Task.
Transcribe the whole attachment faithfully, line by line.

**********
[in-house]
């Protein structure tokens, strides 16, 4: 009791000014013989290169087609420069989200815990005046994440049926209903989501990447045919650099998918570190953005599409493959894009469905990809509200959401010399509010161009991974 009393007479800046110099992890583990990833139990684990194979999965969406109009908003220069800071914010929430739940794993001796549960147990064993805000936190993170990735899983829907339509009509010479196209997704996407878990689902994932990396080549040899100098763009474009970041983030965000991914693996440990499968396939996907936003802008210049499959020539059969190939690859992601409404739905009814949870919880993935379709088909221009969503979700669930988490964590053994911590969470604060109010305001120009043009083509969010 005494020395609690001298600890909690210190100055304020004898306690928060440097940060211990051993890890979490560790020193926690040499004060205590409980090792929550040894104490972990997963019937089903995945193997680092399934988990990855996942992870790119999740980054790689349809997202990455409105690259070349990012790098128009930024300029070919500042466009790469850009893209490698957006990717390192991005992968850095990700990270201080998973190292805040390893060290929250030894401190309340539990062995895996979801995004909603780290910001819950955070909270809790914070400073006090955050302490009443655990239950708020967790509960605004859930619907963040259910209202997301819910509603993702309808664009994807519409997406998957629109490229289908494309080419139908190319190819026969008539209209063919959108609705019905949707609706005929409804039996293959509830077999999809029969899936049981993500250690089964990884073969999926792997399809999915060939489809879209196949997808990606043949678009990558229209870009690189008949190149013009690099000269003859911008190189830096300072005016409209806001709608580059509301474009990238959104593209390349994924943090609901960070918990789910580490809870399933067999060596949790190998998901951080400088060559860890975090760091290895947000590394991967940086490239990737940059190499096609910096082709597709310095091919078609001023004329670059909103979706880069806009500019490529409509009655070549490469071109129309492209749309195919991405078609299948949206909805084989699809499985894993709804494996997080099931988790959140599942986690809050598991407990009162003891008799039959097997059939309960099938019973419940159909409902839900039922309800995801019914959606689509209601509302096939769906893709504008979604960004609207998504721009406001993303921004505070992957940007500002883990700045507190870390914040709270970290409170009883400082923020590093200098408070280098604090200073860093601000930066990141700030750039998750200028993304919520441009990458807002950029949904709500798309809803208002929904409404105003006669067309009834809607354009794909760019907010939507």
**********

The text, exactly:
[in-house]
């Protein structure tokens, strides 16, 4: 009791000014013989290169087609420069989200815990005046994440049926209903989501990447045919650099998918570190953005599409493959894009469905990809509200959401010399509010161009991974 009393007479800046110099992890583990990833139990684990194979999965969406109009908003220069800071914010929430739940794993001796549960147990064993805000936190993170990735899983829907339509009509010479196209997704996407878990689902994932990396080549040899100098763009474009970041983030965000991914693996440990499968396939996907936003802008210049499959020539059969190939690859992601409404739905009814949870919880993935379709088909221009969503979700669930988490964590053994911590969470604060109010305001120009043009083509969010 005494020395609690001298600890909690210190100055304020004898306690928060440097940060211990051993890890979490560790020193926690040499004060205590409980090792929550040894104490972990997963019937089903995945193997680092399934988990990855996942992870790119999740980054790689349809997202990455409105690259070349990012790098128009930024300029070919500042466009790469850009893209490698957006990717390192991005992968850095990700990270201080998973190292805040390893060290929250030894401190309340539990062995895996979801995004909603780290910001819950955070909270809790914070400073006090955050302490009443655990239950708020967790509960605004859930619907963040259910209202997301819910509603993702309808664009994807519409997406998957629109490229289908494309080419139908190319190819026969008539209209063919959108609705019905949707609706005929409804039996293959509830077999999809029969899936049981993500250690089964990884073969999926792997399809999915060939489809879209196949997808990606043949678009990558229209870009690189008949190149013009690099000269003859911008190189830096300072005016409209806001709608580059509301474009990238959104593209390349994924943090609901960070918990789910580490809870399933067999060596949790190998998901951080400088060559860890975090760091290895947000590394991967940086490239990737940059190499096609910096082709597709310095091919078609001023004329670059909103979706880069806009500019490529409509009655070549490469071109129309492209749309195919991405078609299948949206909805084989699809499985894993709804494996997080099931988790959140599942986690809050598991407990009162003891008799039959097997059939309960099938019973419940159909409902839900039922309800995801019914959606689509209601509302096939769906893709504008979604960004609207998504721009406001993303921004505070992957940007500002883990700045507190870390914040709270970290409170009883400082923020590093200098408070280098604090200073860093601000930066990141700030750039998750200028993304919520441009990458807002950029949904709500798309809803208002929904409404105003006669067309009834809607354009794909760019907010939507």